The FDA published the final guidance for “Initiation of Voluntary Recalls Under 21 CFR Part 7, Subpart C” in March of 2022.
Nothing new here really, as the FDA has just finalized recommendations that companies make adequate preparations to operations in advance of when a recall may be needed (e.g., prepare and execute a recall communications plan). In addition to these preparations, the FDA recommends that companies consider preparing, maintaining, and documenting written procedures (in paper or electronic format) for initiating a recall and performing actions related to initiating a recall. Moreover, the document addresses how companies should develop a recall strategy and train personnel on executing a recall, as well as how companies should use adequate product coding.
There has been a lot of press lately for the Abbott Nutrition recall of infant formula. Fundamentally this is a colossal failure of our regulatory program, another failure in a long string of failures, and confirmation that the time is now for radical changes in the agency.
Consumer Reports, in the article “How the FDA Bungled the Powdered Infant Formula Recall” does a good job covering the important points, so please read that article.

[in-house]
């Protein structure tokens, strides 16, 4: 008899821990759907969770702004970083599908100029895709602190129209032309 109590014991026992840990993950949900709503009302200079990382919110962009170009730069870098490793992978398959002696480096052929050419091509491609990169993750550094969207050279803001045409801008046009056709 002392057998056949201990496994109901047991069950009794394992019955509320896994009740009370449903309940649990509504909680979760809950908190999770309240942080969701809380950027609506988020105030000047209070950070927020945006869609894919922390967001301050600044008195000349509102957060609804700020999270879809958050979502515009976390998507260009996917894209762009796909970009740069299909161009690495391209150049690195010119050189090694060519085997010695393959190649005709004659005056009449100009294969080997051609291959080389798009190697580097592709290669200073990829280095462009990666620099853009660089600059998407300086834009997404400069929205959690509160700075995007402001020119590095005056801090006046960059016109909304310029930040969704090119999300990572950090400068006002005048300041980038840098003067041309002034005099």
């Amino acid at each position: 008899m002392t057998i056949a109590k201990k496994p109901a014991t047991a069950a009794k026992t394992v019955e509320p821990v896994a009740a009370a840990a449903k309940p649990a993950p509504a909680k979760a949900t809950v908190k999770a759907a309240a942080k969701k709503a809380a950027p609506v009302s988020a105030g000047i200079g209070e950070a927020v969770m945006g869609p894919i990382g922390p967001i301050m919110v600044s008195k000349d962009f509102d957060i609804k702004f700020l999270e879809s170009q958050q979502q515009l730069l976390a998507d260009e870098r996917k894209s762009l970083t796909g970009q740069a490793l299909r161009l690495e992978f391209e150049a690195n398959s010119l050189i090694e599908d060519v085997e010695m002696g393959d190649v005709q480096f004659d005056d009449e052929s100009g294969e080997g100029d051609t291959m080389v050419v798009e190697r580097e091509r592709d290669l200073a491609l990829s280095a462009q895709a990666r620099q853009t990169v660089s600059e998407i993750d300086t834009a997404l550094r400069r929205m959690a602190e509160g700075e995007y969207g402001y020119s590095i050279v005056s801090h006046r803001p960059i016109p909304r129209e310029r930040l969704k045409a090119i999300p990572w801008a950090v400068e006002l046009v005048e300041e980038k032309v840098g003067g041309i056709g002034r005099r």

The optimist in me hopes that this calamity will drive needed change, as has been the unfortunate history of regulatory change in this country. I’m just not sure I hold enough confidence in Congress to get the job done.
In the continual saga of companies making fundamental GMP mistakes, Gilead has recalled two lots of its coronavirus treatment drug Remdesivir because of the “presence of glass particulates.”
If only there existed international standards on visual inspection and there were a solid set of best practices on lyophilization.
Oh, wait there are.
But then Gilead has a multi-year track record in deficiencies in their testing and manufacturing processes. In all fairness, they are contracting manufacturing to Pfizer’s McPherson site…..oh wait that site got an FDA 483 in 2018 specifying significant violations of good manufacturing practices, such as an inadequate investigation into the detected presence of cardboard in vial samples.
We deserve better manufacturers. Companies need to take the quality of their products seriously. We are always improving or we are always one step away from the sort of press Gilead gets.